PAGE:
You’re nicked, my son.
There’s been a lot of to and fro regarding the reported death of Mohammed Emwazi. The basic argument against the action appears to be a wish that he would be captured alive, and tried.
I’m not particularly gleeful around the death – sure, I made some bad taste jokes – sue me; sure, I think if anyone deserves to die, “man who beheads aid workers on camera” would be pretty high up that list. And I’m glad he’s no longer going to be doing this. But I’m not going to particularly revel in it.
I will – however – revel in the stupidity of the argument against. As a vague aspiration? Yes, it’s fine. As a hope we can live in a world where it happens? Yes, it’s fine. I agree with both. I wish he could have been taken alive. Tried. Sent to prison. I’m with you.
As a guide to our actions? Uh, no.
Y’see, my position is very simple: a government has a duty of care to protect its citizens. It has a secondary duty of care to, well, try not to harm anyone else. Lessen any harm, in fact. Pretty much the primary role of government is “make sure nobody kills your citizens”. If someone does, you have to stop them. If this can be achieved through formal, legal, due process methods, good. We should always strive for that.
But if it can’t, this is where we run into a tricky area. In the badlands of Syria, as the old saying goes, the King’s writ does not run. This is no Death on the Rock situation – we don’t have him surrounded, unarmed, in our territory, with all the panoply of state and law at our beck and call. He’s out there, in a land his organisation control, unreachable by normal, formal methods of dealing with him.
So, Mr Emwazi – unless we mount a major military operation (something the supporters of due process here tend to be uniformly against, correct me if I’m wrong) – will be free to commit his crimes. To murder, rape, torture to his hearts content. Maybe at some future date, the region will change and – a la the Balkans – he could be caught in the new peaceful post-conflict Syria (I’m forced to interject here with a point that perhaps the reason the Balkans ended up in that future post-conflict state was, umm, maybe something to do with our military intervention? But I digress). Maybe. Maybe that could happen.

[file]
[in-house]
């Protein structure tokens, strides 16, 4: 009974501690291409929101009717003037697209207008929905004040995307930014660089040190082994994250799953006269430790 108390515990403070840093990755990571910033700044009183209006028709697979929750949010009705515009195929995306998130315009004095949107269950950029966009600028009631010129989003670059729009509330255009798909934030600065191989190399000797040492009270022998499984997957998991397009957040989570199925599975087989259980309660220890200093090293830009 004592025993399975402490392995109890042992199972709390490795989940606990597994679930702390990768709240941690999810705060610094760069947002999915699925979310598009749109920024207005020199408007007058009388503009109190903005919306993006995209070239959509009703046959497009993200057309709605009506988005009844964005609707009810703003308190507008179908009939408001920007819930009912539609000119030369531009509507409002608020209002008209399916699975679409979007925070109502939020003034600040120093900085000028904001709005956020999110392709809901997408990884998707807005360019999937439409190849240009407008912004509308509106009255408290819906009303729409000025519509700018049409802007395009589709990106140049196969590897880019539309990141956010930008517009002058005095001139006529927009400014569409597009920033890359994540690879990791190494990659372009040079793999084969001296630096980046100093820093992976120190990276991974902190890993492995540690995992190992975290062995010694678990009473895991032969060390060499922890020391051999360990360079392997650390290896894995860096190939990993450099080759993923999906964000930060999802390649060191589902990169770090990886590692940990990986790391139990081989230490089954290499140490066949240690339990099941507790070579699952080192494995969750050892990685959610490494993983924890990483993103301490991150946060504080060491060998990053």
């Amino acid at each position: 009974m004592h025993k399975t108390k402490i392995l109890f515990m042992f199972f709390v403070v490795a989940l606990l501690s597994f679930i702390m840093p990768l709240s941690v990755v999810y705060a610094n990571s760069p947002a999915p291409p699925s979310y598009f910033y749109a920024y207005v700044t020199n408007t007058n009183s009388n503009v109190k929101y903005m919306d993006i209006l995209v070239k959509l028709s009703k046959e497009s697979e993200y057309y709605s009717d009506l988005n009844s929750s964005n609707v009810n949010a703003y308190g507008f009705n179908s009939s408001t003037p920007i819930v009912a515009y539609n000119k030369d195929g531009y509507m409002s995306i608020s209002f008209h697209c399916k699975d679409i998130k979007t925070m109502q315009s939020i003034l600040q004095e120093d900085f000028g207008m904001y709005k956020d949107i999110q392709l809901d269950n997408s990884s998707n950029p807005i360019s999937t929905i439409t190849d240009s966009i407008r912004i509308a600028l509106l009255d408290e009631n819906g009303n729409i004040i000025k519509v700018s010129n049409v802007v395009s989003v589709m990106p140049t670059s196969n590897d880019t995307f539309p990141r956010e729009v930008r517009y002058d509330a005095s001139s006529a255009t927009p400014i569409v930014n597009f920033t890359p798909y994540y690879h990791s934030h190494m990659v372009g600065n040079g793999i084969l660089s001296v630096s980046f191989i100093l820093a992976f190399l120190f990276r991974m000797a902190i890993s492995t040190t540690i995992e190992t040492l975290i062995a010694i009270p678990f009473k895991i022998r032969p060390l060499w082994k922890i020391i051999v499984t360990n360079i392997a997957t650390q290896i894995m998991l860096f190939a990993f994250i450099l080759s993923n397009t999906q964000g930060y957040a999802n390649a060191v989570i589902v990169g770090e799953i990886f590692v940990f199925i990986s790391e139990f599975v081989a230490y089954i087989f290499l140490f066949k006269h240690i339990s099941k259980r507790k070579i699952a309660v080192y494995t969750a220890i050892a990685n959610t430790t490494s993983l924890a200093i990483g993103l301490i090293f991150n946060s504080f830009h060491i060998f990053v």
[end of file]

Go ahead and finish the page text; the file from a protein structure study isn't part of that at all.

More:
But until then, he’s free to continue his killings, unhindered by intervention from us because, you know, due process. We have to catch him. Serve a warrant. Get him to court.
This at a time where he and his organisation are – de facto, and one could most definitely argue de jure – at war with, well, half the world.
So, here he is, to all intents and purposes an enemy combatant, and we aren’t allowed to touch him because, you know, that makes us bad as him (apparently). And we aren’t allowed to intervene in the area because that makes us, oh, go on, guess.
To argue this is an abnegation of responsibility. To claim that, until the world is perfect, and we have perfect peace, and perfect justice, our hands must be tied. Look, if we kill the guy beheading people, aren’t we just as bad as him?
This argument is facile, lazy, and immoral. It pretends that there is no differentiation in evils – that there is no difference between – say - a possibly grubby course of action and a downright wicked one. Both are equal. Let’s wash our hands of making a choice. An eye for an eye makes the world blind, you know (The Mahatma, of course, could argue thusly as he was being protected from Japanese and Nazi governments by tens of thousands of his own countrymen without his moral qualms).
It’s easy to argue for perfection. For perfect moral clarity and never doing a bad thing to prevent a worse thing. It’s especially easy if you aren’t a poor bloody Syrian living under IS rule, an aid worker kneeling in the desert sand waiting for your death, or a Jordanian pilot being burnt alive on film. Let’s not get our hands dirty. Other people’s problems. I don’t want to feel grubby here.
Meanwhile, the rest of us live in an imperfect world. Come visit sometime. It’s not as nice but it’s a damn sight more realistic.